We all know that caregiving can be a 24/7/365 job. And many caregivers are working full time and caregiving part-time, while others leave their jobs to caregive. In those situations, it is no less important for caregivers to save for their own retirement, no matter how hard that may seem to be. US News ran a story, Caregivers Should Save for Retirement which focuses on caregiving for someone with special needs. The article highlights the issues
ADVANCES IN MEDICINE and technology are allowing Americans – including those with special needs and disabilities – to enjoy longer, fuller lives. Still, as a caregiver, the emotional, physical and financial toll can be draining and could potentially prevent you from being able to plan for your own future. Research shows 30 percent of caregivers are not saving and investing for their own retirement because of the time and cost required for caring for those with special needs.
The article suggests the following for the caregiver: check out the available programs and benefits, continue savings and don't forget to invest, consider the implications of your financial situation on the individual with special needs who is applying for means-tested assistance, be aware of the impact of well-meaning relatives making a testamentary gift for the individual, and housing options and their various levels of care to name a few. The article also discusses special needs trusts and ends with this:
The key takeaway is that planning for your financial future, while at the same time ensuring continuity of care for a loved one, can be extremely complex, but you don't have to do this alone. Leveraging professional resources and revisiting your plan periodically can help keep you on track as your needs, and the needs of your family, continue to evolve.
Wednesday, October 24, 2018
A notice about an upcoming continuing legal education program struck me as an apt sign of the times in elder law planning. The Pennsylvania Bar Institute explains:
Many clients are members of "modern family" structures. Our experienced faculty — with different legal perspectives — will explore the issues and opportunities available when planning for the long term care needs of clients in blended and non-traditional families. At the intersection of family law and elder law, they will examine various techniques, including long term care planning for clients with children from previous marriages and planning for unmarried partners.
Receive practical guidance on counseling clients
• Representation and conflict issues
• Information gathering tips
Examine issues at the intersection of family law and elder law
• Pre and post nuptial agreements
• Cohabitation agreements
• Gifts to divorced or separated children, alimony & child support issues
Explore long term care planning tools and techniques
• To marry or not to marry for long-term care
• Use of irrevocable trusts
• High assets/income: private pay, life insurance, and long term care insurance
• Spousal refusal
• Transfers by the community spouse after Medicaid eligibility
• To gift or not to gift: single individual vs. community spouse
For more, see Long Term Care Planning for Blended and Non-traditional Families, scheduled for first airing on November 27, 2018.
October 24, 2018 in Current Affairs, Estates and Trusts, Ethical Issues, Health Care/Long Term Care, Housing, Legal Practice/Practice Management, Programs/CLEs, State Statutes/Regulations | Permalink | Comments (0)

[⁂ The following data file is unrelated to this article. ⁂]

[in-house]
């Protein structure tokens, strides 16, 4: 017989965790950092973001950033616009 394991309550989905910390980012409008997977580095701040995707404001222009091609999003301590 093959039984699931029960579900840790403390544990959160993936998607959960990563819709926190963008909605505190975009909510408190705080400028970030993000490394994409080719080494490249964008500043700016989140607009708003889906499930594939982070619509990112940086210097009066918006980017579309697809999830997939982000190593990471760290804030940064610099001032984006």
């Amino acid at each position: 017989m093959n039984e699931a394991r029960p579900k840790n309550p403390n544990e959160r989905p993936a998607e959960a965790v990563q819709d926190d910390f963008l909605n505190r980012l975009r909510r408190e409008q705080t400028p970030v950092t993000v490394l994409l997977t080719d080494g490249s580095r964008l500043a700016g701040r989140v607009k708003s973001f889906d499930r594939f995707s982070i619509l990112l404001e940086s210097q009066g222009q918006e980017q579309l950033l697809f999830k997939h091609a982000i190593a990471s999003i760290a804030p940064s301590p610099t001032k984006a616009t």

Tuesday, October 23, 2018
In a perfect world, everyone will be able to handle all of their own affairs, right until the day they die. In a perfect world, even if that was not possible (or even desirable), there is always some trustworthy family member or friend to step in to help.
Alas, it isn't a perfect world. For a number of years, when I was supervising an Elder Law Clinic, our clients sometimes needed the assistance of a professional agent or guardian, someone who was experienced in providing fiduciary management services for people of modest means, and who had a track record and references to demonstrate competence. We also wanted to see their certificate of insurance or bonding.
Recently I was looking for a guest speaker for a Nonprofit Organization Law class and I reached out to a company in my address book. I learned it had ceased doing business. In contrast to the dramatic stories from locations such as New Mexico, where nonprofit entities failed to carryout their fiduciary duties, Neighborhood Services, based in Lancaster, Pennsylvania found it necessary to close their doors for 300 vulnerable clients because of gaps in charitable funding.
Some clients had behavioral health needs. Approximately 150 of the clients were incapacitated people living in nursing and personal care homes in a multiple county region. New representatives were needed for all of them. A 2017 news story explained:
Founded in 1964, nonprofit Neighborhood Services fell over $400,000 in debt after losing most of its United Way funding a couple of years ago and failing to secure key federal grants, said Stanley, who joined the agency in October 2015 as its woes were mounting.
The agency, which never prioritized fund-raising, has lost several staff members in recent months and currently employs five.
Neighborhood Services’ most visible role has been serving as the representative payee for more than 150 clients with intellectual disabilities, mental illness or addiction issues. The agency received the clients’ monthly disability checks and prioritized the payment of their rent and other basic needs.
"I'll miss all the staff," said Nathan Wilson, 57, who relied on Neighborhood Services to manage his finances. "Whenever I need extra, they always get it for me."